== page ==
Reds, gov't not likely to declare unilateral ceasefire ahead of peace talks

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Metro Manila (CNN Philippines, March 31) — The government and the communist rebels are not keen on declaring unilateral ceasefires ahead of the resumption of peace talks.

This is based on separate statements made by both sides on Friday, ahead of the expected restoration of the rebels' ceasefire, as earlier announced by the Communist Party of the Philippines (CPP).

Labor Secretary Silvestre Bello, chairman of the government's peace panel, said the government has "no reason to declare a unilateral ceasefire because our President is more interested in obtaining a bilateral ceasefire agreement."

"If they (rebels) feel we are not prepared to declare one then I don't think they will proceed with the declaration of a unilateral ceasefire," Bello said.

Bello also said he had talked with National Democratic Front (NDF) Chairman Fidel Agcaoili, who expressed the communist group's preference for a joint declaration of a unilateral ceasefire. It is the NDF that represents rebels in talks to end the 48-year-old armed insurgency waged by the New People's Army.

In a statement sent to CNN Philippines, Agcaoili confirmed the communist group is aiming for a simultaneous declaration of truce.

"The revolutionary movement would appear foolish and open to attacks by the AFP (Armed Forces) and PNP (Philippine National Police) should it declare a unilateral ceasefire while the GRP would not. This would also be a violation of the principles of parity and reciprocity between the Parties in the armed conflict," Agcaoili said.

Bilateral ceasefire agreement

The government has its sights set on forging an elusive bilateral ceasefire agreement with the rebels.

"I think we should concentrate more on this more important agreement because this is where we will be assured of the lowering or the ending of hostilities," Bello said.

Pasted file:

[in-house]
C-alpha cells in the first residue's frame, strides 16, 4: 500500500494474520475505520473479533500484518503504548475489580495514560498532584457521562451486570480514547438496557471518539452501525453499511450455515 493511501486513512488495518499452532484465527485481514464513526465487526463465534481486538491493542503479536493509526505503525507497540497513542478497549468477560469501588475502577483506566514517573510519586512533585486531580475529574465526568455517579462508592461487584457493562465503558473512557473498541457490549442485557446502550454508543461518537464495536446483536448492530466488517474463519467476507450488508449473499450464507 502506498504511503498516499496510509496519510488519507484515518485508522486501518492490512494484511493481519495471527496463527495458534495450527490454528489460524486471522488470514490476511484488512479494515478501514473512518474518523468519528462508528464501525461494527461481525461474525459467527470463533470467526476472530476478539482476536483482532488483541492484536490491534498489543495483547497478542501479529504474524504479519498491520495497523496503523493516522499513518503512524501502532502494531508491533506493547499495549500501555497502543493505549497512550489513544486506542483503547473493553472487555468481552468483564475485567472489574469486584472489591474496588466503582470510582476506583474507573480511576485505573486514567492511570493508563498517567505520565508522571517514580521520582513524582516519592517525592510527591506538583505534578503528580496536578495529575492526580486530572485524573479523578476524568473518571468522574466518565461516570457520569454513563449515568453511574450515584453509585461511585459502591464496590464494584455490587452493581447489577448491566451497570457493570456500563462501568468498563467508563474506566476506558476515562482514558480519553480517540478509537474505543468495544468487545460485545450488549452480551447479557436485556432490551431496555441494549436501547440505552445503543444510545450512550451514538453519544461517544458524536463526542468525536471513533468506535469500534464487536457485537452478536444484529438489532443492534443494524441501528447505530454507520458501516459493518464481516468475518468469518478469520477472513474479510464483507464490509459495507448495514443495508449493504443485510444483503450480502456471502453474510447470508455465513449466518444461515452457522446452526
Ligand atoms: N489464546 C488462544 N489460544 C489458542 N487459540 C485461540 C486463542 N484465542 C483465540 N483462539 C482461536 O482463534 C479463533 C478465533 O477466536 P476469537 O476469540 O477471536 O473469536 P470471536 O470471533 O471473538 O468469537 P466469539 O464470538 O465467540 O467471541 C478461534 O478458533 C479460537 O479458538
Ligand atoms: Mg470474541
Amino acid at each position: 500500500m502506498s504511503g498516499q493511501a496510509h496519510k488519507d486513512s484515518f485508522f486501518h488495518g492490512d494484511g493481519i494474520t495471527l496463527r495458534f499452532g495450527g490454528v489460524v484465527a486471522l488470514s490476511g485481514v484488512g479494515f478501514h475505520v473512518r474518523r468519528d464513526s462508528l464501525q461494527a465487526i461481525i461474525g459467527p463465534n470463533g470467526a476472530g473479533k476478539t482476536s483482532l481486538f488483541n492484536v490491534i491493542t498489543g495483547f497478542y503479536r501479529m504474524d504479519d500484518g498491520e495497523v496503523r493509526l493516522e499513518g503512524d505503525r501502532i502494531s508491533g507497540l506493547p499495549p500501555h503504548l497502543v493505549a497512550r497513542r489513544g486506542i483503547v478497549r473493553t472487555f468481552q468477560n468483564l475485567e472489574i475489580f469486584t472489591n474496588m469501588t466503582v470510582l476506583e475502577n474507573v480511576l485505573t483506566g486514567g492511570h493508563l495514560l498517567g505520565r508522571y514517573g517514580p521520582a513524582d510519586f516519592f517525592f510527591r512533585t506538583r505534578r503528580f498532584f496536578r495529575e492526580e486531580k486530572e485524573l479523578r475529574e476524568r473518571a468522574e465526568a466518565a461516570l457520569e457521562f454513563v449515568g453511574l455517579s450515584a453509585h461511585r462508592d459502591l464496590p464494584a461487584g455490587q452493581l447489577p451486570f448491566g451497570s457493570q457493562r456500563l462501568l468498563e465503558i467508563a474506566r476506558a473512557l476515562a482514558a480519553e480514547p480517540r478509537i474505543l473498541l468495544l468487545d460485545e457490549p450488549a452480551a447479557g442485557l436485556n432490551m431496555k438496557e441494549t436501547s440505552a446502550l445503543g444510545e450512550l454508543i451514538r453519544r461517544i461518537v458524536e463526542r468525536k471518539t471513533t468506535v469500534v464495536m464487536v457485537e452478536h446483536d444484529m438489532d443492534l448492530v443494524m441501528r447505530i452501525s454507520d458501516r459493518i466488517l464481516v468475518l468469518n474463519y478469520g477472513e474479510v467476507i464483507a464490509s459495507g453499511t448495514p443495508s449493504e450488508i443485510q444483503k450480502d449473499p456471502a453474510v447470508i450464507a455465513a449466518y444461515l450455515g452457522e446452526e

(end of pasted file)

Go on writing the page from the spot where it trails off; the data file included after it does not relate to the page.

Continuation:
He said the ceasefire deal, that the government and communist peace panels failed to sign during the third round of negotiations in January, will be on top of the agenda during the resumption of peace talks on April 2-6 in the Netherlands.

The NDF and the government earlier lifted their unilateral ceasefire declarations, accusing each other of violating their own truce.

Related: AFP, NPA trade faults amid scrapped talks

President Rodrigo Duterte then withdrew from the peace talks on February 4, and the military has since waged an "all-out war" against the NPA.

After an impasse, the government and NDF peace panels agreed on March 11 to get back to the negotiating table in April.

'State of armed conflict'

The fourth round of peace talks will also focus on socio-economic reforms, which Bello described as the "heart and soul of the peace process."

The release of political prisoners, according to Bello, could be included in the discussions but only as part of confidence or trust building measures between the two sides, and not as pre-conditions for the talks to continue.

He admitted the most difficult part of the talks would be resolving the issue of revolutionary taxes and definition of the rebels' and troops' buffer zones.

Meanwhile, Bello downplayed protests and recruitment attempts by members of the NPA as they celebrate their 48th founding anniversary. He said such posturing or show of force should be expected during negotiations.

"That's the reality, we are in a state of armed conflict, and that's the reason why we are talking to end this conflict," Bello said.

CNN Philippines' Correspondent AC Nicholls contributed to this report.